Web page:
Is NBA All-Star center Tim Duncan playing for your enjoyment—or to win a championship?
Such priorities are not normally seen as conflicting, but circumstances arose last week that suggested otherwise. That’s when, during a road game against the Miami Heat, San Antonio Spurs Coach Gregg Popovich decided he wanted his best (and oldest) players to rest up rather than battle the defending NBA champs. He therefore sent home Duncan and several other star players—Manu Ginobili, Tony Parker and Danny Green—leaving a depleted team to do its best. The Spurs lost, 105-100.
Popovich’s decision might have made strategic sense, given his long-term priority of winning a championship, but others, most notably NBA Commissioner David Stern, were not amused. “I apologize to all NBA fans,” Stern said in a public statement. “This was an unacceptable decision by the San Antonio Spurs and substantial sanctions will be forthcoming.” Stern fined the Spurs $250,000.
So the fault lines are these: David Stern feels that fans—and sponsors—deserve to see the stars they’ve paid (or at least tuned in) to see. Many fans and sponsors agree. Popovich believes that deciding which players to use, and when, should be the prerogative of the coach. This view has supporters, too. In fact, Bleacher Report columnist Michael Moraitis called Stern “a tyrant with no regard for the rights of NBA teams.”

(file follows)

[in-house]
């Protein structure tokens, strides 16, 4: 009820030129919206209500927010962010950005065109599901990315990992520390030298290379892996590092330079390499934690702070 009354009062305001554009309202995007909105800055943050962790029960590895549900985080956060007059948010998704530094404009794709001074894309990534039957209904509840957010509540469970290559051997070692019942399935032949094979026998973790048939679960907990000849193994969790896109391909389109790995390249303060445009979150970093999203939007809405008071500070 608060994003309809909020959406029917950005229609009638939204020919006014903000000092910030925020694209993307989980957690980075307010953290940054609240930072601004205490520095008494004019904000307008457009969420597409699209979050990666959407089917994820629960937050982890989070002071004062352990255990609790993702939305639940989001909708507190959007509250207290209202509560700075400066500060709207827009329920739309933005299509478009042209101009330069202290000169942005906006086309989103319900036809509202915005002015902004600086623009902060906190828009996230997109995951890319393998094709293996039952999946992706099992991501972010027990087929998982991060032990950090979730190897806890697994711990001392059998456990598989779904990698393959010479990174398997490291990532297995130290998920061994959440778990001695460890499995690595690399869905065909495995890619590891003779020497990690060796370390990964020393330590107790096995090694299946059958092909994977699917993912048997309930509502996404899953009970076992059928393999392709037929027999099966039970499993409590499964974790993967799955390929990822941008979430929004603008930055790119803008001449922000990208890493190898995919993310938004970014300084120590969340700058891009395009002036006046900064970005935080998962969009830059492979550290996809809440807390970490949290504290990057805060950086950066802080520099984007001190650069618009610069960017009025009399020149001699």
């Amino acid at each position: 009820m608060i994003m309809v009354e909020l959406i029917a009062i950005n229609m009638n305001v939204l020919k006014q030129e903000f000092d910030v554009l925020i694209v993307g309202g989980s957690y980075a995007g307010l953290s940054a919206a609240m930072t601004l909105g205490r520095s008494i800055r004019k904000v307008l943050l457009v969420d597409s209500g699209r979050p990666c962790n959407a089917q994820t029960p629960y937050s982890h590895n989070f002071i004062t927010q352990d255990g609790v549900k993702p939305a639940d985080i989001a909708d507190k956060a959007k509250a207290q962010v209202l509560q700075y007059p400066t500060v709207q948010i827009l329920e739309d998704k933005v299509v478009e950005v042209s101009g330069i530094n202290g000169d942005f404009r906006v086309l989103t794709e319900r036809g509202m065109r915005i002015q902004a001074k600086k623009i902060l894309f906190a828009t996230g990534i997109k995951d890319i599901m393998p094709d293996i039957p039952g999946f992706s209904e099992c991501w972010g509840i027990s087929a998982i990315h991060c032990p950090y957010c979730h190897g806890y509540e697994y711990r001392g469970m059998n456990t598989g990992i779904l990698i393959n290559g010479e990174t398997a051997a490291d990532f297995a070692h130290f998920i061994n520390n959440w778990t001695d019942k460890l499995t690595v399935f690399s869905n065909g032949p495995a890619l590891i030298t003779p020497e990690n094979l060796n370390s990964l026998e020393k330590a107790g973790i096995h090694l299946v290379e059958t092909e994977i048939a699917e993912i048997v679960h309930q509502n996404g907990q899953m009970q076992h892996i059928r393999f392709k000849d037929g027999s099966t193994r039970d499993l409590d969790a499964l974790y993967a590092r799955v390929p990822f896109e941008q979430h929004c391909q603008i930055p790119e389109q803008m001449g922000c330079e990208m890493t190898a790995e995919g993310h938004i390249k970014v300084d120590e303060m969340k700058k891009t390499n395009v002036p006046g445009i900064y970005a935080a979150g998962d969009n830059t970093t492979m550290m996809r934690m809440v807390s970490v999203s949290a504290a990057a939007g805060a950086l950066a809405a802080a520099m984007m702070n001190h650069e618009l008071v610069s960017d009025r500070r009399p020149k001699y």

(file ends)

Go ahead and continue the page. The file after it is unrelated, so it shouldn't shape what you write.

Peter Drucker dealt often with questions such as these—questions of stakeholders and balancing objectives. And he always found them knotty. “There are few things that distinguish competent from incompetent management quite as sharply as the performance in balancing objectives,” Drucker wrote in Management: Tasks, Responsibilities, Practices. “Yet there is no formula for doing the job. Each business requires its own balance—and it may require a different balance at different times.”
Also, Drucker noted, any successful service institution must “work out some balance between the different and conflicting definitions of mission.” Meanwhile, failure to take into account the objectives and the priorities of different stakeholders can lead to arbitrary, even tyrannical, leadership.
Writing in The Frontiers of Management of General Electric in the 1950s, Drucker lamented that managers there “did not think through what the best-balanced interest of these different stakeholders would mean, how to judge performance against such an objective and how to create accountability for it.”
Who do you think is in the right here—Stern or Popovich?